Student Advice

Understanding mitigating circumstances

Ben Maples  · Jul 24th 2024  · 2 min

Deferring and Mitigation can always differ for university-to-university and so many universities have so many different rules for each process, that it’s almost impossible to do a “one size fits all” approach to an article, such as this.

null

Every university will have its own procedure for students going through a rough time, which will vary depending on the institution. Here we give an overview of likely policies and procedures to be aware of.

What do mitigating circumstances mean?

Mitigating circumstances refers to serious or significant events that affect a student's personal life or health (whether mental or physical). These are typically events beyond your control and not planned that will impact your ability to go to university, submit your coursework or sit an exam.

Across all universities, this process is there to ensure you aren't penalised for personal situations that you can't control.

Examples of mitigating circumstances

Some common examples of mitigating circumstances include:

  • Absence due to jury service, maternity, paternity or adoption leave
  • Bereavement of a family member
  • Disability
  • Domestic disruption
  • Illness or accident that requires medical intervention
  • Illness of a close family member
  • Victim of a crime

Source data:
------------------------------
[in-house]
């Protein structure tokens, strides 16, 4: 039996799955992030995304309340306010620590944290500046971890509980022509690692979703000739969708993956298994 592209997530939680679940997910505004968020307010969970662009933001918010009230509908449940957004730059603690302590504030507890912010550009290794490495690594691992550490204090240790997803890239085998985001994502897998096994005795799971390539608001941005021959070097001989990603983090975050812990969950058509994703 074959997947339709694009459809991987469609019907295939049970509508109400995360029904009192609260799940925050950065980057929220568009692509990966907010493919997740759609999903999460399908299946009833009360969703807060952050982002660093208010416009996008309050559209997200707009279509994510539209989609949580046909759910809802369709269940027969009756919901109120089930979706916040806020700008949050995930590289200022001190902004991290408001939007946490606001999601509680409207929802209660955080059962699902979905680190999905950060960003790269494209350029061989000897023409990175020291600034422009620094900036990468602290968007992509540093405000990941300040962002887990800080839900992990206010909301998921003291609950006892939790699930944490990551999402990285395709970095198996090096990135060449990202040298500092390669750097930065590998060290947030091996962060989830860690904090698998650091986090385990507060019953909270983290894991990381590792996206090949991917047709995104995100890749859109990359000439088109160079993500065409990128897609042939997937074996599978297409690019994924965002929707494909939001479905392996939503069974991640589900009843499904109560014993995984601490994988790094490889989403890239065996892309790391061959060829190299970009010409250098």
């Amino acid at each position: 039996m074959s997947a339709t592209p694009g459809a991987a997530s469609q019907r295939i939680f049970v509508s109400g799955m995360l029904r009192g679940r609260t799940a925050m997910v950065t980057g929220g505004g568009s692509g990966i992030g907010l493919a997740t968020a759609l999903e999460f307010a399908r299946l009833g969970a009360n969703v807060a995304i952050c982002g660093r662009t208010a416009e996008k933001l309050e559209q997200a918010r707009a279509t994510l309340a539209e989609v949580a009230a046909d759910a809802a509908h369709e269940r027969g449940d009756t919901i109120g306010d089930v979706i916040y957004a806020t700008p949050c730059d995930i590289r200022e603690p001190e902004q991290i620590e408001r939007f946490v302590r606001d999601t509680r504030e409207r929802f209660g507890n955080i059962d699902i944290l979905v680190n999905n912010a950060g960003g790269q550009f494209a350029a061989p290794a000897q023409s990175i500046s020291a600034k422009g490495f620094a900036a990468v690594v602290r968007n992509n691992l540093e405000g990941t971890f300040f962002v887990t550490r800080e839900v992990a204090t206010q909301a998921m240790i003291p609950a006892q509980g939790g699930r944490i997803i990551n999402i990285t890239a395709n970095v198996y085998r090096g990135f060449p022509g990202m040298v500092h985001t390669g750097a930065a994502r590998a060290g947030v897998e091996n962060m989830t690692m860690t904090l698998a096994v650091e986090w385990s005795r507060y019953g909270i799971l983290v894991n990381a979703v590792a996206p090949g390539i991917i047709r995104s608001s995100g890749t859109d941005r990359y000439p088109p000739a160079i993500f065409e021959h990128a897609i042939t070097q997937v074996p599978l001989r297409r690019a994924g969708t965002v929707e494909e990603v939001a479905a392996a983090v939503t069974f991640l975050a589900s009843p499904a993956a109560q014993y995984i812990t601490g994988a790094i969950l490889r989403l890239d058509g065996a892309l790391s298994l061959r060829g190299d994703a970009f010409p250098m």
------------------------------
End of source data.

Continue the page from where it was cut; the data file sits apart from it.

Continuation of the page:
Mitigating circumstances likely doesn't include any ongoing circumstances or avoidable situations such as rising stress levels due to exams or high workloads from conflicting deadlines. Check your university's policy before submitting your mitigating circumstances request.

What do mitigating circumstances do?

If you are granted mitigating circumstances, the university will provide you with adjustments to your work. The specifics will depend on your circumstances as well as what work it will be affecting. For example, you may receive an extension on a coursework deadline, be able to take an exam at a later date, or resit an exam.

How to request mitigating circumstances

Each university will have a different system. Most will require you to fill out a mitigating circumstances form, outlining why you're requesting and providing evidence for the reasons you state. The evidence will differ based on the circumstances and what your university requires. Examples would include a medical certificate or letter for any short-term illness, or the crime number related to the case.

It can be a hard process to understand if you don't have on-campus support, so do reach out to your assigned tutors as they can guide you through the process.

undergraduate Uni's

Get your questions answered by sending them an enquiry now.